Read it for yourself!

It’s been around for over three decades, yet few may be aware of the raw talent that exudes from behind the store doors of Brown & Company Jewelers. Numbered at eight between both locations, the custom design team, staffed with international designers and jewelers, has fashioned and produced pieces that are close to the heart, touching, and meaningful to each of their clients.

At the Roswell store, you will find head designer and shop manager Neale Simpson who is originally from Zimbabwe and began his passion in the jewelry industry in South Africa. There he trained for five years before running his own jewelry manufacturing business of twelve years before moving to the States. This year marks his thirtieth year in the industry.

Designed for Ludacris’s private birthday party

Alongside Neale is Alma McAuley, born in the Netherlands and specializing in engraving. Alma trained and mastered her skills beginning in 1975 between the Netherlands and Jamaica. She had the chance to work with the best master jewelers in a small village in the Netherlands, Leusden, and after five years of refining her skills with them, Alma moved to the States and has been with the company for twelve years.

German born and trained, Claudia DiTondo works with the Roswell team as well. After training in Nuremburg, Germany and Dothan, Alabama, Claudia completed her Masters with a jewelry designing focus in Wuerzburg, Germany in 2003. Since 2009, Claudia has been designing for the company and creating beautiful and masterfully crafted pieces.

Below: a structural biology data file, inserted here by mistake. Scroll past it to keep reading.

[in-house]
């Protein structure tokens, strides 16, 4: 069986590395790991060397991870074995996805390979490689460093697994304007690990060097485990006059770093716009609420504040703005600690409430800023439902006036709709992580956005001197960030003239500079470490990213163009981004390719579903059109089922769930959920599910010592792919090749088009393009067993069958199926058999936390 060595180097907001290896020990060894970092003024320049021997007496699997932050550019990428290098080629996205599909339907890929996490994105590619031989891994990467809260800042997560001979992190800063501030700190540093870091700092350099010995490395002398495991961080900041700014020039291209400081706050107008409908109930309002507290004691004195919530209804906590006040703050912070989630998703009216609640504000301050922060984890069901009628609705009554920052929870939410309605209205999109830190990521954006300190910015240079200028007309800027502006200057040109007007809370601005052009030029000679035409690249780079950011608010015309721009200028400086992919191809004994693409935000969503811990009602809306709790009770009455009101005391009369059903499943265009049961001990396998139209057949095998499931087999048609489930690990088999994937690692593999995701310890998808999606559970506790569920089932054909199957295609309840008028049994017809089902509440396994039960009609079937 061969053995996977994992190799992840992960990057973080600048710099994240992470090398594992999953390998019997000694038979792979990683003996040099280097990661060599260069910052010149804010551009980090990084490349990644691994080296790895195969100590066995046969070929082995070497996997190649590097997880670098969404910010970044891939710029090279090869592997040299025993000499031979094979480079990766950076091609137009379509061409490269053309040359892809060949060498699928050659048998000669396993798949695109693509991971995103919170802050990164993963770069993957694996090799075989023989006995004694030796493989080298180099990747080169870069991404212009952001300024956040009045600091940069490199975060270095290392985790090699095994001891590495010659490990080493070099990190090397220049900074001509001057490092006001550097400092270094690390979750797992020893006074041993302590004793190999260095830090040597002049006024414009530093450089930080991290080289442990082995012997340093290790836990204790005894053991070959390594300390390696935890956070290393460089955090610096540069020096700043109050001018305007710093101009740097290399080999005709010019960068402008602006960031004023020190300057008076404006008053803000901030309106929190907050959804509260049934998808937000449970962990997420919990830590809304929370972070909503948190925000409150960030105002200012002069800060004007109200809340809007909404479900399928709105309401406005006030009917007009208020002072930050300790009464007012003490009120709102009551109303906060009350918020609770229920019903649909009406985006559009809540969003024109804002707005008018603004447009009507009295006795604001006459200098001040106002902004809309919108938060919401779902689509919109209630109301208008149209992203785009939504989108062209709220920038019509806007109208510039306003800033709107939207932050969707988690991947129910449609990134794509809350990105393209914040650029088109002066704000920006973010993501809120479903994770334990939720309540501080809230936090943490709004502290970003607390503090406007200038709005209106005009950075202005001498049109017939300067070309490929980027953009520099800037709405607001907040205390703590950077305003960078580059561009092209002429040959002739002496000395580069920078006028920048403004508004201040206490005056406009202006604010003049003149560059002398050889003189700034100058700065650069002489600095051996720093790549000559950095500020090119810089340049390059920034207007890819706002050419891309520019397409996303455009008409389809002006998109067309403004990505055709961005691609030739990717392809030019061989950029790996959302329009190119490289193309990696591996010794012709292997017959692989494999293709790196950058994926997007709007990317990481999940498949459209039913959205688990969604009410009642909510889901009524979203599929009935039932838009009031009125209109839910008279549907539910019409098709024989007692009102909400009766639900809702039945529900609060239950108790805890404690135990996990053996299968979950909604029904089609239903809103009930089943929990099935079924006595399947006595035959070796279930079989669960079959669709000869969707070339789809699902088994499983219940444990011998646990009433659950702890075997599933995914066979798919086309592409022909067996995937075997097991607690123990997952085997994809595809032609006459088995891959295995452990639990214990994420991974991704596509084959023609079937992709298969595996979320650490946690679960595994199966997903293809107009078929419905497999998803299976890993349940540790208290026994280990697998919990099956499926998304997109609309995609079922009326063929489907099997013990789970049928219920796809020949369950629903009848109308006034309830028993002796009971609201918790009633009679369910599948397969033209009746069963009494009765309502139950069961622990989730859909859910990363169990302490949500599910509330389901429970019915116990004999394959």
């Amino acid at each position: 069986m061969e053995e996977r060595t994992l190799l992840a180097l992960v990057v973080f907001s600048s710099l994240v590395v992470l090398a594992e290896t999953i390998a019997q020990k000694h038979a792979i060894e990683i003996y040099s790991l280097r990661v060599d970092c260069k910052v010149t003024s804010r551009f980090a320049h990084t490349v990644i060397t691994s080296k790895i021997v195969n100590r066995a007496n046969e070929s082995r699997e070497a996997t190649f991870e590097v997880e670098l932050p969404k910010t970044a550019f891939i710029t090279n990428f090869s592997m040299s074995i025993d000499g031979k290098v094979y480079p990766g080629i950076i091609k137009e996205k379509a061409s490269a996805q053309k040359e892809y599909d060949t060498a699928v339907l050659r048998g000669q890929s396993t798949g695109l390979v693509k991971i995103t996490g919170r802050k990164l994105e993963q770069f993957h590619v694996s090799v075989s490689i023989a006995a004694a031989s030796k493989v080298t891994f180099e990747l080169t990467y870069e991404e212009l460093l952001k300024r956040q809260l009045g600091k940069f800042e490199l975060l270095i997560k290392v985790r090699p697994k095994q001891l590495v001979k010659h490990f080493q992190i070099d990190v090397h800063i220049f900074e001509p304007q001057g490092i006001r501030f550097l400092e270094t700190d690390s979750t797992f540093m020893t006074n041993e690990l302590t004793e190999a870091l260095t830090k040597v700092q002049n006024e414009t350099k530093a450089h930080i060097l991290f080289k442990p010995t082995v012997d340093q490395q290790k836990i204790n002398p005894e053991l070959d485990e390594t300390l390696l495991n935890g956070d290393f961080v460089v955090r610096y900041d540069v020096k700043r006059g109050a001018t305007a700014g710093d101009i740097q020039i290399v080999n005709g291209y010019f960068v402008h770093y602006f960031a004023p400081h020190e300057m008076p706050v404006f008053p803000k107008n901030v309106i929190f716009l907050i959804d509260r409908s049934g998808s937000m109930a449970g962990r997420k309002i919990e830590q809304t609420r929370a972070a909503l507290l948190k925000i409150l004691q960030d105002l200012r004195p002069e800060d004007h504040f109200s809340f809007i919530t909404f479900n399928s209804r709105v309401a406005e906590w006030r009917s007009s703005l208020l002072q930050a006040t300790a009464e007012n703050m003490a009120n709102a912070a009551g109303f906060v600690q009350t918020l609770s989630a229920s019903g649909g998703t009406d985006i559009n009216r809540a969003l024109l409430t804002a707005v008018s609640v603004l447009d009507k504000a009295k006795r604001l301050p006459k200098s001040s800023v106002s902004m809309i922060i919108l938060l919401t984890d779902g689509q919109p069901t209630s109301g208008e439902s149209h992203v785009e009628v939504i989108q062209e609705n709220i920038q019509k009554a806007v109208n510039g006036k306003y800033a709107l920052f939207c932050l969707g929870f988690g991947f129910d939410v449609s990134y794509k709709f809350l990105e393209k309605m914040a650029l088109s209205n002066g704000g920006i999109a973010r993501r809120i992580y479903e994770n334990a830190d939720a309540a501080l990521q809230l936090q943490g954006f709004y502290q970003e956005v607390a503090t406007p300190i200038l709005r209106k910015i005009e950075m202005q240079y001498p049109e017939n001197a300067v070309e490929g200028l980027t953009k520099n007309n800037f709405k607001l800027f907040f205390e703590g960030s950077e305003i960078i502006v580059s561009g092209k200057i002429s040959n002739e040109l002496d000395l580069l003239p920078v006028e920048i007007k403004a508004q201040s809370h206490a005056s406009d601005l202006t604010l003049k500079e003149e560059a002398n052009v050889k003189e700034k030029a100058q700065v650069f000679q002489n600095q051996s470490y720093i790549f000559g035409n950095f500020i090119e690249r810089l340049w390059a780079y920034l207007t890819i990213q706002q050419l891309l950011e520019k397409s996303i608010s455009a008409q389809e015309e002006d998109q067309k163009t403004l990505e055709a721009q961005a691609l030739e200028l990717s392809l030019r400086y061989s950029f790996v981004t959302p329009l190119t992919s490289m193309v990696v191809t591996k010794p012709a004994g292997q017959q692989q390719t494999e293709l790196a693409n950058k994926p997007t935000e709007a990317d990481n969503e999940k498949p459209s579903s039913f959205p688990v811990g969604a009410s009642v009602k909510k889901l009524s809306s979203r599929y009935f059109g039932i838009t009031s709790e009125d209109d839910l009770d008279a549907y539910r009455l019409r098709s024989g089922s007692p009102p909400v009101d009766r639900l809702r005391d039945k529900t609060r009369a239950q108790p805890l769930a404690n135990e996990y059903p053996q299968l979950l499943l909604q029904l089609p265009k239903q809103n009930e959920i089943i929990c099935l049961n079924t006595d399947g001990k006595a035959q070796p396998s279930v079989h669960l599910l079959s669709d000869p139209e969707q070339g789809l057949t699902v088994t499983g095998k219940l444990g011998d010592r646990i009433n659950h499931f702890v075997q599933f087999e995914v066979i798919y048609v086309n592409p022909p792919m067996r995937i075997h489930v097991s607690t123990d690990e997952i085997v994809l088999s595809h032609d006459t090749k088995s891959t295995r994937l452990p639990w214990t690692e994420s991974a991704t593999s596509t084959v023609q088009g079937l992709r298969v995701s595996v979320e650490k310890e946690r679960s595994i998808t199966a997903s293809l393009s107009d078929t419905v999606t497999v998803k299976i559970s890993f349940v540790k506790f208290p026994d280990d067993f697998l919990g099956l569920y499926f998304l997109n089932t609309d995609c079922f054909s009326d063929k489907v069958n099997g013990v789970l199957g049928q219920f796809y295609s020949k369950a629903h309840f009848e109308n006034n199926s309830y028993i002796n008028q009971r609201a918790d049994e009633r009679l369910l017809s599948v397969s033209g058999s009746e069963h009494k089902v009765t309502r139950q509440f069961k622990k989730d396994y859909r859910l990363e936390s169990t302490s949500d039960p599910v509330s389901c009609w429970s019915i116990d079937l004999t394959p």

Recently joining the well rounded Roswell staff are two of the younger designers at the company,

Tai Nguyen and Stephen Ho. Tai was born in Vietnam and first began his apprenticeship at a local Atlanta shop, and now is refining his CAD (Computer Aided Design) and machine operation skills under the guidance of Neale.

Stephen grew up in Atlanta and his interests in the jewelry industry peaked at a young age through his family. He is now on his eighth year in the industry and specializes in stone setting and jewelry and watch repairs.

The talent continues at the company’s newer location in Buckhead. David Carrin, who has been with the company six years, heads up this shop, designing as well as doing complex custom fabrication. Beginning in 1997 as a bench jeweler at a local Atlanta company, David worked alongside Simpson in Roswell for four years perfecting his bench skills before moving to the Buckhead store when it opened in 2009.

Designed by Neale Simpson